Options newbie needs some help...

Discussion in 'Options' started by Tybeas, Feb 8, 2006.

  1. Tybeas


    Hi all,

    As you can guess, I'm new here,

    I've been interested in the financial markets for quite a few years so far, and I currently nourish the dream of being a trader for living. I've been mostly interested in options for the leverage they procure. Being a good "padawan", I read almost everything I can find on options and trading. So I can honestly say that I have a good understanding of options concepts, strategies and terminology.

    I can also make nice Excel spread sheets with my potential profit/loss including commissions fees :D so I know my risk with these trades. I guess you can say I'm getting good (let's say at least not too bad) with the theorical side of trading options.

    But still, the technical knowledge is missing. I recently opened an account with the discount broker of my financial institution (I never tought discount could mean minimum fees of 30$ per trade lol). I also got into a long call position that went the wrong side one hour after I bought it (it's okay, everyone fell off their first bike ride right ?) and tried to "save the ship" by turning this into a covered call only to be told, after being transfered 6 times at my broker's customer service (I soooo want a job there now lol) that I need a different type of account to make this kind of transaction....

    :( :confused:

    So as you can guess, I hope someone here can answer my questions, or at least point me to somewhere I can find my answers.

    So :

    1- What type of account does it take to make options strategies other than buy and hope (erm hold :D ) ? (Wrting options, covered or not, debit and credit spreads ?).

    2- Is there any gauge for the minimum amount needed to be in the account ? (like 50% of the trade or 2k, or things like that). Surfing a little bit on different brokers I saw somewhere you need 100 K to be able to write naked options..... ??

    3- Also do you have any real "discount" broker for trading option to recommand me ? (I trade in Canada but also interested in the US)

    4- Do you know if they make credit verification for some options account ? Do they check income and things like that or it's just to be sure you're not a crook (Cause I'm a student and don't have any income right now and also got a negative net value due to the lovely financing of my studies)

    Well that pretty much sumarize it up, thanks a lot in advance for your answers !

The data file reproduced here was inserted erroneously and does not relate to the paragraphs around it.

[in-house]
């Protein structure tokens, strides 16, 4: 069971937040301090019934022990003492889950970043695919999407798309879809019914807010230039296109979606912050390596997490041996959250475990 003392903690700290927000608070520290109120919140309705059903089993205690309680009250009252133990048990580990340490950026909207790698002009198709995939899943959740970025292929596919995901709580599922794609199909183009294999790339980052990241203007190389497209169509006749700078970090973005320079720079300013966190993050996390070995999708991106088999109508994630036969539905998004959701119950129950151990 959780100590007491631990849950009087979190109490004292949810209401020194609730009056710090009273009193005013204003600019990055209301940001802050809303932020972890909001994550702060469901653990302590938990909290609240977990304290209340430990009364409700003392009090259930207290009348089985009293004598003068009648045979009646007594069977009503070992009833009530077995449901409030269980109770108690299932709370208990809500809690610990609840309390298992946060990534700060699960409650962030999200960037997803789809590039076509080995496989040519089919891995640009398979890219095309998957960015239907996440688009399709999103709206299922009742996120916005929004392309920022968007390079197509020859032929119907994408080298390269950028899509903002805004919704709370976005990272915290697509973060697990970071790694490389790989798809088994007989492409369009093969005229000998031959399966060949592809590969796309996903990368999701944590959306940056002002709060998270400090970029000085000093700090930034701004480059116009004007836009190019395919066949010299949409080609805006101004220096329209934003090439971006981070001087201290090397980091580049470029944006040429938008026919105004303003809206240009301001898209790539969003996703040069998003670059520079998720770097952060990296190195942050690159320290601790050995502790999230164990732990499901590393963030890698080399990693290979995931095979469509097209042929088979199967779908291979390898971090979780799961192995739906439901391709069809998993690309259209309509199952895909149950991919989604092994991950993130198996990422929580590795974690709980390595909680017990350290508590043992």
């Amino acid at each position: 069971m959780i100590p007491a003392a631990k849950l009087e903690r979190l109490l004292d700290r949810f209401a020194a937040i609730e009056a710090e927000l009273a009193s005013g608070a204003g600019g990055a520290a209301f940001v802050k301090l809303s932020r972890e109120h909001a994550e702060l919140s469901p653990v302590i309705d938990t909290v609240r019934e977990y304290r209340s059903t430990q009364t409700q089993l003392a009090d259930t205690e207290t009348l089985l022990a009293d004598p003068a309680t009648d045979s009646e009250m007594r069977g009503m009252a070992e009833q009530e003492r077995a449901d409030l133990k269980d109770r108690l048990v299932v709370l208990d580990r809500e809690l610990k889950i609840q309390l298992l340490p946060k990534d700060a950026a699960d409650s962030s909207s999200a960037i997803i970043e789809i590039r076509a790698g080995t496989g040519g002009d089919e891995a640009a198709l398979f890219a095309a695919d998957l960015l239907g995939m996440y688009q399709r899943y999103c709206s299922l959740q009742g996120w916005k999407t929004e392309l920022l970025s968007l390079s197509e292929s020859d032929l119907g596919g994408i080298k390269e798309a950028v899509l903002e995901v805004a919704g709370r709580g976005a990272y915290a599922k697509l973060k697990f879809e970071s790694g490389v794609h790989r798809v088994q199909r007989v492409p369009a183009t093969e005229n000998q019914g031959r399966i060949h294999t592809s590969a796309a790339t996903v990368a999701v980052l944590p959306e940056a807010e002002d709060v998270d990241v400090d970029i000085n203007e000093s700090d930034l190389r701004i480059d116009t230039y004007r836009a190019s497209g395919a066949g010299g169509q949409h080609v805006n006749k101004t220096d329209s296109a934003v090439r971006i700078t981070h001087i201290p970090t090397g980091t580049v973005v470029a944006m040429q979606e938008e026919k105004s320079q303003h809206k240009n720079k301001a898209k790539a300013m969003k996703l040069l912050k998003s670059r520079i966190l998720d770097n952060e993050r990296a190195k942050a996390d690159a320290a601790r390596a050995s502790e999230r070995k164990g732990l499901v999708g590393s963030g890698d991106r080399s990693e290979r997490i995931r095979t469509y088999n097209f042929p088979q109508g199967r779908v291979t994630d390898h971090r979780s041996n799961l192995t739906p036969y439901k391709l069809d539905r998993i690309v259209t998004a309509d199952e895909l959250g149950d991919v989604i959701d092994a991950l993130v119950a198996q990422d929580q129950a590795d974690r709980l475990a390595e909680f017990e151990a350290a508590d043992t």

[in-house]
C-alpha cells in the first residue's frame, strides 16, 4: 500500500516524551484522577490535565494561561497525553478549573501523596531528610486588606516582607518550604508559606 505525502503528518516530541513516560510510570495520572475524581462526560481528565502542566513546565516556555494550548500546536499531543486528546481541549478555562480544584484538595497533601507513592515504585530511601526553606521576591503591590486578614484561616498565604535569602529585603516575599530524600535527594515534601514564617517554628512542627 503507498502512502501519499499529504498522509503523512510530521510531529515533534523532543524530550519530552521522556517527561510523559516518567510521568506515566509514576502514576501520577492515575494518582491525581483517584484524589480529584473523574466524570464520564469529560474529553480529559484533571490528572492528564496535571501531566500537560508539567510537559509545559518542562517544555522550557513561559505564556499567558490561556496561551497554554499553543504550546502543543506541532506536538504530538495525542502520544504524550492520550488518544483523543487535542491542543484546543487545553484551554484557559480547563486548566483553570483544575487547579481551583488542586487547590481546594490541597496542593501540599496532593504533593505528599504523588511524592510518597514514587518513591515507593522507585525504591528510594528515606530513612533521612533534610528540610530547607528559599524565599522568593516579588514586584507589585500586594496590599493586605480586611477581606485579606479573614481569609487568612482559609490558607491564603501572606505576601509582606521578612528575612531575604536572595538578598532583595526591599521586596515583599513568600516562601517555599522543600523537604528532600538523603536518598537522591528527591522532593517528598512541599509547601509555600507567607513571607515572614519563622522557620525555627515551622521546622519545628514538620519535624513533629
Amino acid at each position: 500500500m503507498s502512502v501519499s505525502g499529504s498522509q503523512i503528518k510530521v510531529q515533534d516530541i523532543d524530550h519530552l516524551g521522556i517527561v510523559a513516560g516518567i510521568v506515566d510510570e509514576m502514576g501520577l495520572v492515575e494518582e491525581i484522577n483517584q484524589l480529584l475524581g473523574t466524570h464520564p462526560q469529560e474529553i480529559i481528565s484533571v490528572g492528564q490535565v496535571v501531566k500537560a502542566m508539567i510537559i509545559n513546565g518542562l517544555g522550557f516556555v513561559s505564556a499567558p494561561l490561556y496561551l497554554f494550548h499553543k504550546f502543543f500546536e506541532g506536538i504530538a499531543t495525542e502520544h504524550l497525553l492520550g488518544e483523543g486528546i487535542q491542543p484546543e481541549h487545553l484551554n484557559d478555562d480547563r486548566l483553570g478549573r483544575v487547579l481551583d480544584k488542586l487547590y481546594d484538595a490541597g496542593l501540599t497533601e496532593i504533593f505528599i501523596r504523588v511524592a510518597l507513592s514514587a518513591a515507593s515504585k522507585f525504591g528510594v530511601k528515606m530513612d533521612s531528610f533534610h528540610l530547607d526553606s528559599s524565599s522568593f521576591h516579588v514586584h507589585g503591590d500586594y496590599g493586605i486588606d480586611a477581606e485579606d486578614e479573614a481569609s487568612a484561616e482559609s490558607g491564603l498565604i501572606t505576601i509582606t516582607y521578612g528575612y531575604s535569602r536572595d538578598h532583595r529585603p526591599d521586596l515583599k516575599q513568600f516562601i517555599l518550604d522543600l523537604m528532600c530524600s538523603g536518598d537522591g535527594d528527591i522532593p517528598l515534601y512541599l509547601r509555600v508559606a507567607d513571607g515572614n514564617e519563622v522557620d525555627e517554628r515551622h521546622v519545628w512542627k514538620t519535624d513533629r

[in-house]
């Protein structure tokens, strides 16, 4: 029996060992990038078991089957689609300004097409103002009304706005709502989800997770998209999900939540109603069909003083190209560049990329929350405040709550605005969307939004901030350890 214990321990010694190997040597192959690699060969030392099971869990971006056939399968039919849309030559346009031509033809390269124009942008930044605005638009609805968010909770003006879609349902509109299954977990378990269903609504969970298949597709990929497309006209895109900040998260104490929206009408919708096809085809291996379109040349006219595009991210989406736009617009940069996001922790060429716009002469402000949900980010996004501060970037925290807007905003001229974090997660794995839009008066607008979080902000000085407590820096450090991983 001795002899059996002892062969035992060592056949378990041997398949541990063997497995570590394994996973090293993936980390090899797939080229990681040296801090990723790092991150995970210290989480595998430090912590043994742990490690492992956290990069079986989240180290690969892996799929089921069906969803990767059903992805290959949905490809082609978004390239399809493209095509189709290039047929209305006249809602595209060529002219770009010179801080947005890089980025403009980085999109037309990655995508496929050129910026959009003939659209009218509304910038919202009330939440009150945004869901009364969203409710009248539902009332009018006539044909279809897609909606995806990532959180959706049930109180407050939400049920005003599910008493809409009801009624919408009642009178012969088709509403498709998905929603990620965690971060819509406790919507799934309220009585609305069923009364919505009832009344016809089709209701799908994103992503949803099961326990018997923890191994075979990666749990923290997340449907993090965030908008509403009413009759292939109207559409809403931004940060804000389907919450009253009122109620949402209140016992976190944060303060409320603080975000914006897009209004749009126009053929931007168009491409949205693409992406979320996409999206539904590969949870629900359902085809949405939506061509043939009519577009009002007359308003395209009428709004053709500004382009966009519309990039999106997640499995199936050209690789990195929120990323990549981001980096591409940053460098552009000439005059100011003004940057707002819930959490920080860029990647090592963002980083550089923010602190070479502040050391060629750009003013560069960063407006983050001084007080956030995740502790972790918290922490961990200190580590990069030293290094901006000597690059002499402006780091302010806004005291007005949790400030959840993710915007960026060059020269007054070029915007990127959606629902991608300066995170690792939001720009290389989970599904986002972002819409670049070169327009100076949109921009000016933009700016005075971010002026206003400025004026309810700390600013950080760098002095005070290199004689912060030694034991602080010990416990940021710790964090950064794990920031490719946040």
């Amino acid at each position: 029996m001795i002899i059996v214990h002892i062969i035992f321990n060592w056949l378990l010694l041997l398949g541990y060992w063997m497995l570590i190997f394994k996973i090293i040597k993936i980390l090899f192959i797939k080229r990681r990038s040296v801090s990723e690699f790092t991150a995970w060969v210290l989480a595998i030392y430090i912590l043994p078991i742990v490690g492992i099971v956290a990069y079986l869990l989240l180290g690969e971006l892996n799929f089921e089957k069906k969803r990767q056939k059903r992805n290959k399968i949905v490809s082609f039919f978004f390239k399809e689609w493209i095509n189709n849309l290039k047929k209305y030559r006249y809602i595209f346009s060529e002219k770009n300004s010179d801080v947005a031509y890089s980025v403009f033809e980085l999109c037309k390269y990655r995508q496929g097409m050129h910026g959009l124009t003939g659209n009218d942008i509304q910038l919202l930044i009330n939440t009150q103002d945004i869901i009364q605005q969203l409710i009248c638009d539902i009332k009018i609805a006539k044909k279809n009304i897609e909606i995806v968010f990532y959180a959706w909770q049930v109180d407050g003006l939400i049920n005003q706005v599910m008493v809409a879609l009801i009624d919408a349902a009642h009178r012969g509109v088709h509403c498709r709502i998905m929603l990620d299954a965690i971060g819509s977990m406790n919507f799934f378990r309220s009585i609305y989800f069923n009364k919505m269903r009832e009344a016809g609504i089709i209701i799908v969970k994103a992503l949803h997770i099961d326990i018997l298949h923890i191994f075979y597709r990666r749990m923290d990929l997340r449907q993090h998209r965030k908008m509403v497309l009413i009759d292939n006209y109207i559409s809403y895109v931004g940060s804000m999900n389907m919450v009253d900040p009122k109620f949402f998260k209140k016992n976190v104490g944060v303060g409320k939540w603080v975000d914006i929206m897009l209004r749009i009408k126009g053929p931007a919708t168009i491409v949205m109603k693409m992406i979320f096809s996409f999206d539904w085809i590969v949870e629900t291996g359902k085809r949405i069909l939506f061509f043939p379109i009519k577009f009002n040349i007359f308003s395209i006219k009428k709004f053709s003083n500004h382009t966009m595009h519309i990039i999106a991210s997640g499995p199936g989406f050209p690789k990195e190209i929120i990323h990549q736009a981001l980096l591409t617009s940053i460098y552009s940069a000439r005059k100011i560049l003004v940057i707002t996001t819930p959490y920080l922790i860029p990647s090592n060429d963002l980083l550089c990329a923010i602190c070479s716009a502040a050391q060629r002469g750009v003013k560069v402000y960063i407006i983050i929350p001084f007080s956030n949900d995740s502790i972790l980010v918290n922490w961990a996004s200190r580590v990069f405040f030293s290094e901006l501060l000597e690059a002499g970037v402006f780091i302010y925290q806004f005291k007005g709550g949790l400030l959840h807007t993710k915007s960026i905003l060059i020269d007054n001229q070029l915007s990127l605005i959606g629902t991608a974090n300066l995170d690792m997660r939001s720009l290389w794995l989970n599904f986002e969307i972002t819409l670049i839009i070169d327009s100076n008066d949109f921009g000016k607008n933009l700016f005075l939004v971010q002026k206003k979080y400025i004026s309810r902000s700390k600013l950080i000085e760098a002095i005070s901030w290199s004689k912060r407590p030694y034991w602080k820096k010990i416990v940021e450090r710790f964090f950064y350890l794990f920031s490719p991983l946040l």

2. qazmax


    1. You need a margin account with maximum options approval

    2. The broker will liklely have minimum dollar amounts needed for each level. E.g. naked writing = $100K

    3. I think IB is in Canada? There are many in the US...

    4. They do not do a credit check or anything. They just go off the information you give them. They just have to make sure the investments you have access to trade suit your risk tolerances and life style.

  3. 1. You'll likely need a margin account. Some brokers will let you do defined risk option positions in an IRA/cash account.

    2. For a debit spread they'll charge you the debit up front. A credit spread typically will reduce your buying power (essentially the broker holds the cash to cover the position if it goes against you the maximum amount). At your stage DON'T EVEN THINK ABOUT NAKED WRITING.

    3. Interactivebrokers is good. Check Optionsexpress and thinkorswim as well for Canadian opportunities.

    4. The information you fill out is just so they can cover their butt if you blow out your account and try to sue them or pull them into arbitration.

    Also, if you're trying to convert a long call into a covered call you may want to read up some more. I think you meant converting it to a bull call spread, but I'm not sure. Either way, I'm not trying to 'call' you out - just trying to save you some money.

    Good luck with it.
  4. LOL! I would start with Hull's book.

    If you meant that you were going "save" your losing position in your long call by selling the underlying, that is call being long a synthetic put. Why not just sell the call and take your loss instead of switching your position and starting out underwater?

    Seriously, get a good book. You can start by looking around Thinkorswim.com, but you should have a firm grasp on the greeks and different spread strategies before you consider trading options.

    If I were your licensed securities rep, and you told me you wanted to turn your losing call position into a covered call, I would terminate your account for fear of being fired.
  5. Tybeas


    Humm, yes actually sorry about using the wrong terminology

    I was refering to a bull call spread yes and not a covered call. I get confused sometime since I learn in both french and english and it can get confusing. I might be stupid to bet on a loosing horse but not so to put even more money in it lol.... wellll... nah kidding, kidding.

    Thanks for the tips and quick reply !
  6. dis


    You got it all backwards: options are primarily used to control risk, not to increase it by way of leverage.
  7. Just a quick note.......u have to decide whether u want to be a directional trader, and how much so.

    If any directional calls will be made, another area u have to study very carefully is technical analysis first. Otherwise the options part will be dangerous. (wrong order of learning).

    As u said after u bought calls, the market goes the other way.